Find all School-related info fast with the new School-Specific MBA Forum

 It is currently 25 May 2016, 00:20

### GMAT Club Daily Prep

#### Thank you for using the timer - this advanced tool can estimate your performance and suggest more practice questions. We have subscribed you to Daily Prep Questions via email.

Customized
for You

we will pick new questions that match your level based on your Timer History

Track

every week, we’ll send you an estimated GMAT score based on your performance

Practice
Pays

we will pick new questions that match your level based on your Timer History

# Events & Promotions

###### Events & Promotions in June
Open Detailed Calendar

# M16#18

Author Message
Senior Manager
Joined: 29 Sep 2009
Posts: 396
GMAT 1: 690 Q47 V38
Followers: 2

Kudos [?]: 29 [0], given: 5

### Show Tags

13 Nov 2010, 11:12
Is the product $$2*x*5*y$$ an even integer?

1. $$2 + x + 5 + y$$ is an even integer
2. $$x - y$$ is an odd integer

(C) 2008 GMAT Club - m16#18

* Statement (1) ALONE is sufficient, but Statement (2) ALONE is not sufficient
* Statement (2) ALONE is sufficient, but Statement (1) ALONE is not sufficient
* BOTH statements TOGETHER are sufficient, but NEITHER statement ALONE is sufficient
* EACH statement ALONE is sufficient
* Statements (1) and (2) TOGETHER are NOT sufficient

I did get the right answer, but I overshot on time. I have a fundamental question that I want to ask you guys:
if x + y = Odd and
x - y = Odd , then can we conclude that x and y will always be integers? In the question solution we did prove it algebraically and thus I am inclined to "remember" this fact rather than solve it, if encountered again in a problem.
Extrapolating from the official explanation:
x+y=n ....1
x-y=m.....2
1: x=n-y , subst in 2
2 can be re-written as 2y=(n-m)
LHS is always Even - this implies y is an Integer
Examine RHS : n-m , now difference of 2 Integers is Even when both are odd or both are even. Thus we can conclude the following:
if x+y = Odd and x-y = Odd then both x, and y are integers.
if x+y = Even and x-y = Even then both x, and y are integers.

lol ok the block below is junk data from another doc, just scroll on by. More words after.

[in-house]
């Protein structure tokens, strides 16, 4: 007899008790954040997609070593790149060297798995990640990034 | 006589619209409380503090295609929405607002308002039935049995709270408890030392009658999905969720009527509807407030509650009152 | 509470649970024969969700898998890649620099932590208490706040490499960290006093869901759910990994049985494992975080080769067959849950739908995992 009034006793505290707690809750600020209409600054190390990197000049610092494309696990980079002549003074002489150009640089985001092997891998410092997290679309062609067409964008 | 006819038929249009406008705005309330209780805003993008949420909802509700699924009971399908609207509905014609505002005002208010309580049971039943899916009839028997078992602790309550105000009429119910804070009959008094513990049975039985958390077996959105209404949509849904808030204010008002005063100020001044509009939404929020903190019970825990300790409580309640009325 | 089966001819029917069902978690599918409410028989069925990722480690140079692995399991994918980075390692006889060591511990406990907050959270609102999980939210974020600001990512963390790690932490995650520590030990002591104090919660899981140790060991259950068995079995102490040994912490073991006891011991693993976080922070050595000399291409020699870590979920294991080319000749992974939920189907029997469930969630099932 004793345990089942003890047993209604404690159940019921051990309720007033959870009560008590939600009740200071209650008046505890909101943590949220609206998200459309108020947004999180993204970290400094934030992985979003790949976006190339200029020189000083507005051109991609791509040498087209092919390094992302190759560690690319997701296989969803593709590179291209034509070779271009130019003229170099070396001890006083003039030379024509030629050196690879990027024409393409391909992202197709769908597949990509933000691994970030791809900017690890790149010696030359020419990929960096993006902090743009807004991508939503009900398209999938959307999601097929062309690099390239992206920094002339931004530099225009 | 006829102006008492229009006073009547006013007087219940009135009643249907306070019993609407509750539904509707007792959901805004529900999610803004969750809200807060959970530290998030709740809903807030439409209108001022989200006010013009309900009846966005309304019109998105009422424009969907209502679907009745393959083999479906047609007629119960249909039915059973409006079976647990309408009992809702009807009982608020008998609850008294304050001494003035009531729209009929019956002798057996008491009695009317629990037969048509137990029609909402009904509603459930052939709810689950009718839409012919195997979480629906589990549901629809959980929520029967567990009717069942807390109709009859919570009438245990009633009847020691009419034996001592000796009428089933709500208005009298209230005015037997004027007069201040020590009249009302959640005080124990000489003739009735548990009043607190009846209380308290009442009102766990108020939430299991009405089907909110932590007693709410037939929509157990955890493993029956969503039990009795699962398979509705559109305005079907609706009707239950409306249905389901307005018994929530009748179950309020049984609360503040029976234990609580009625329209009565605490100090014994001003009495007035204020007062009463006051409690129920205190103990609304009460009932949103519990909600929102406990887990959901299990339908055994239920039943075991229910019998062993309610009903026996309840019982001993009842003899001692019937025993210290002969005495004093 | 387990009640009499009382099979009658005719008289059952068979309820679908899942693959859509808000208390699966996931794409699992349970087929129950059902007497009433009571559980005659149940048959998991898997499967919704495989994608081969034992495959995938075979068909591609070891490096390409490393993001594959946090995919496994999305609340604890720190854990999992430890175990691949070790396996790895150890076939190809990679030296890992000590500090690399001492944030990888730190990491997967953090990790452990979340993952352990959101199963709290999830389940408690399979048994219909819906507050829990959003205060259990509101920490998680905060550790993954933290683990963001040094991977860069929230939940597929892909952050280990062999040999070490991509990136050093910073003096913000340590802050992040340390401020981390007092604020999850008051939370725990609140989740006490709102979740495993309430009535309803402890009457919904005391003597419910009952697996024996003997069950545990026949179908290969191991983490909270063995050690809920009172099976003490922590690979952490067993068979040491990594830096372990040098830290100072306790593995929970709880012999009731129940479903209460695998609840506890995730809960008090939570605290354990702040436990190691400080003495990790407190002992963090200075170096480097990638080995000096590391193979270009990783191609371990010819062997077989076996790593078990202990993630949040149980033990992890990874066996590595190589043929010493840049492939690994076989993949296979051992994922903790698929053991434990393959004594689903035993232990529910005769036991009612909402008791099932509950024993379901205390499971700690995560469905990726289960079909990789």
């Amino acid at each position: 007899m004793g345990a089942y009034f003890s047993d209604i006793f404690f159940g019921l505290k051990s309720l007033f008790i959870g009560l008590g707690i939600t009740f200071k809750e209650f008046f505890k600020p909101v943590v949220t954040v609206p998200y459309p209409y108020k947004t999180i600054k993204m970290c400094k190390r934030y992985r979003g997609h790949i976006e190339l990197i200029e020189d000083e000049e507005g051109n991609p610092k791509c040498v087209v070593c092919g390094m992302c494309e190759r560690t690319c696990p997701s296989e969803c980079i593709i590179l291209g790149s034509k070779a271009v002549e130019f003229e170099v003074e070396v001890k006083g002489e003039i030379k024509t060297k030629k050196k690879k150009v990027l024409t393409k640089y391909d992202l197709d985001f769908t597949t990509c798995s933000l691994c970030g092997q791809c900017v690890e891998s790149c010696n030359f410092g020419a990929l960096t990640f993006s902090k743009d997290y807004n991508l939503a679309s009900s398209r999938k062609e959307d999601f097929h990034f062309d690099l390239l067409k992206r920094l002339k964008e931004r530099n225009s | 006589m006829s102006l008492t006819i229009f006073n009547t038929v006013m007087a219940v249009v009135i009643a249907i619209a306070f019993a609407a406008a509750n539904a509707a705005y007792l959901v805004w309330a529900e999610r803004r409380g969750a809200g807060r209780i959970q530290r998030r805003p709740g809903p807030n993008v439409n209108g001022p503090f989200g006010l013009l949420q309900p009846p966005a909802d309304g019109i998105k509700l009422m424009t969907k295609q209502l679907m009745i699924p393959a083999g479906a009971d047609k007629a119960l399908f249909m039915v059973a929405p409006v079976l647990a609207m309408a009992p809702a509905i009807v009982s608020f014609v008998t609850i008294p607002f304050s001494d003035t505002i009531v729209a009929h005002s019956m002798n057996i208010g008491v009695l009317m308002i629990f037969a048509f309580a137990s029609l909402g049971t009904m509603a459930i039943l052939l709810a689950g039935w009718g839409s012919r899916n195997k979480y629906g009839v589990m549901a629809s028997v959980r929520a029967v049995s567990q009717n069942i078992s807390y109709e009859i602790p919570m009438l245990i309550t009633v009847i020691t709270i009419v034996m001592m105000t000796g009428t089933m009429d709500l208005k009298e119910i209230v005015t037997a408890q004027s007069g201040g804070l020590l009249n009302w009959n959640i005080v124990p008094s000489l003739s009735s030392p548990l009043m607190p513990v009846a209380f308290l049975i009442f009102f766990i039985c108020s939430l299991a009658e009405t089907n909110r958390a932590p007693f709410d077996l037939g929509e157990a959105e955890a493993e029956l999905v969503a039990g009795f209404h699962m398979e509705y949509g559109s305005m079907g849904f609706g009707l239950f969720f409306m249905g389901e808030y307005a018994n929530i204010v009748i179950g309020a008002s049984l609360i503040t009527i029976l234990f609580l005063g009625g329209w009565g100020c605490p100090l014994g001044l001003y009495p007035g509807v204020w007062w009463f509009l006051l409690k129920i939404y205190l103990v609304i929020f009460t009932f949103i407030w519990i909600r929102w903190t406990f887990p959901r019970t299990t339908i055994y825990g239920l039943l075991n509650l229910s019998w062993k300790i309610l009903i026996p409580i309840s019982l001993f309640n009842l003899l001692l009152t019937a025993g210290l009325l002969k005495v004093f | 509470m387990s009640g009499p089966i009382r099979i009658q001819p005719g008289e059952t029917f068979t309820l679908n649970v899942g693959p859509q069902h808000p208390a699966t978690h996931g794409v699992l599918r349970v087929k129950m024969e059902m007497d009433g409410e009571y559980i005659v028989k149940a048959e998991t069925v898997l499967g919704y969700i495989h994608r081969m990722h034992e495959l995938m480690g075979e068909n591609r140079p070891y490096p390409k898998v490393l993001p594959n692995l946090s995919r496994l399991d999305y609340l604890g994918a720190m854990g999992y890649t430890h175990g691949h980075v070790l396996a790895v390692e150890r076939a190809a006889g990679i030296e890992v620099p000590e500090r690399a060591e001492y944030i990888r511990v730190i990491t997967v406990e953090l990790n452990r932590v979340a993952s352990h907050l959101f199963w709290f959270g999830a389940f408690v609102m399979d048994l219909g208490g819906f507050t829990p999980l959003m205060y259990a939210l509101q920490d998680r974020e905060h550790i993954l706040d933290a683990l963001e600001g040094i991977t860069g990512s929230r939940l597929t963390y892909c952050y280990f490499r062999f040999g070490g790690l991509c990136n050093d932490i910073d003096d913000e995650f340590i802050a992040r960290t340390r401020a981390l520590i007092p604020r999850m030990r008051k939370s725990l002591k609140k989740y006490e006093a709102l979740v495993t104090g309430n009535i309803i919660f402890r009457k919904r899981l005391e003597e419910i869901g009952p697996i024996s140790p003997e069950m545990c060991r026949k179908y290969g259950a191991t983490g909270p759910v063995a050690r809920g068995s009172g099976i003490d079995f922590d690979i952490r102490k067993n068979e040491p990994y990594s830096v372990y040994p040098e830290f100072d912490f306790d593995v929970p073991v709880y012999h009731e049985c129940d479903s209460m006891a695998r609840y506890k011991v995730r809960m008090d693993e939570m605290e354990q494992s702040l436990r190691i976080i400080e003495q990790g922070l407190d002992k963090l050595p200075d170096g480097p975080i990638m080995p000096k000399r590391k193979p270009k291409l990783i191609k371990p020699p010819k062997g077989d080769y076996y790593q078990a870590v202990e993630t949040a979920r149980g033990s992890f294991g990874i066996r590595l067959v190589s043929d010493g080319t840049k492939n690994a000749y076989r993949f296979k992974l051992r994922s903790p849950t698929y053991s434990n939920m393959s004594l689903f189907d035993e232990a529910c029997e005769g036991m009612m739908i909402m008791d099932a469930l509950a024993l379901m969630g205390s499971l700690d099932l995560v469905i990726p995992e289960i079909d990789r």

FYI - O.A. is C
Math Expert
Joined: 02 Sep 2009
Posts: 32965
Followers: 5748

Kudos [?]: 70415 [0], given: 9844

### Show Tags

13 Nov 2010, 11:30
Expert's post
vicksikand wrote:
Is the product $$2*x*5*y$$ an even integer?

1. $$2 + x + 5 + y$$ is an even integer
2. $$x - y$$ is an odd integer

(C) 2008 GMAT Club - m16#18

* Statement (1) ALONE is sufficient, but Statement (2) ALONE is not sufficient
* Statement (2) ALONE is sufficient, but Statement (1) ALONE is not sufficient
* BOTH statements TOGETHER are sufficient, but NEITHER statement ALONE is sufficient
* EACH statement ALONE is sufficient
* Statements (1) and (2) TOGETHER are NOT sufficient

I did get the right answer, but I overshot on time. I have a fundamental question that I want to ask you guys:
if x + y = Odd and
x - y = Odd , then can we conclude that x and y will always be integers? In the question solution we did prove it algebraically and thus I am inclined to "remember" this fact rather than solve it, if encountered again in a problem.

O.A. is C

Question: is $$2*x*5*y=even$$? As there is 2 as a multiple, then this expression will be even if $$5xy=integer$$. Basically we are asked is $$5xy=integer$$ true?

Note that $$x$$ and $$y$$ may not be integers for $$2*x*5*y$$ to be even (example $$x=\frac{7}{9}$$ and $$y=\frac{9}{7}$$) BUT if they are integers then $$2*x*5*y$$ is even.

(1) $$2+x+5+y=even$$ --> $$7+x+y=even$$ --> $$x+y=odd$$. Not sufficient. (x=1 and y=2 answer YES BUT x=1.3 and y=1.7 answer NO)

(2) $$x-y=odd$$. Not sufficient. (x=1 and y=2 answer YES BUT x=1.3 and y=0.3 answer NO)

(1)+(2) Sum (1) and (2) $$(x+y)+(x-y)=odd_1+odd_2$$ --> $$2x=even$$ --> $$x=integer$$ --> $$y=integer$$ --> Both $$x$$ and $$y$$ are integers. Hence sufficient.

As for your question: if $$x+y=odd_1$$ and $$x-y=odd_2$$ then $$x$$ and $$y$$ must be integers (see proof above).

Hope it helps.
_________________
Senior Manager
Joined: 29 Sep 2009
Posts: 396
GMAT 1: 690 Q47 V38
Followers: 2

Kudos [?]: 29 [0], given: 5

### Show Tags

13 Nov 2010, 11:48
Bunuel
I didn't have a problem understanding the explanation ,however what i am saying is that shouldn't the following always hold true:
if x+y=odd and
x-y=odd
then both x and y are always integers
similarly
if x+y=even and
x-y=even then both x and y are always integers.
This result may come in handy to save time solving some complex number prop problems.
Math Expert
Joined: 02 Sep 2009
Posts: 32965
Followers: 5748

Kudos [?]: 70415 [0], given: 9844

### Show Tags

13 Nov 2010, 11:54
Expert's post
vicksikand wrote:
Bunuel
I didn't have a problem understanding the explanation ,however what i am saying is that shouldn't the following always hold true:
if x+y=odd and
x-y=odd
then both x and y are always integers
similarly
if x+y=even and
x-y=even then both x and y are always integers.
This result may come in handy to save time solving some complex number prop problems.

I thought I answered this question.

If $$x+y=odd_1$$ and $$x-y=odd_2$$ then $$x$$ and $$y$$ must be integers: add them up $$(x+y)+(x-y)=odd_1+odd_2$$ --> $$2x=even$$ --> $$x=integer$$ --> $$y=integer$$ --> Both $$x$$ and $$y$$ are integers.

If $$x+y=even_1$$ and $$x-y=even_2$$ then $$x$$ and $$y$$ must be integers: add them up $$(x+y)+(x-y)=even_1+even_2$$ --> $$2x=even$$ --> $$x=integer$$ --> $$y=integer$$ --> Both $$x$$ and $$y$$ are integers.

Hope it's clear.
_________________
Re: M16#18   [#permalink] 13 Nov 2010, 11:54
Display posts from previous: Sort by

# M16#18

Moderator: Bunuel

 Powered by phpBB © phpBB Group and phpBB SEO Kindly note that the GMAT® test is a registered trademark of the Graduate Management Admission Council®, and this site has neither been reviewed nor endorsed by GMAC®.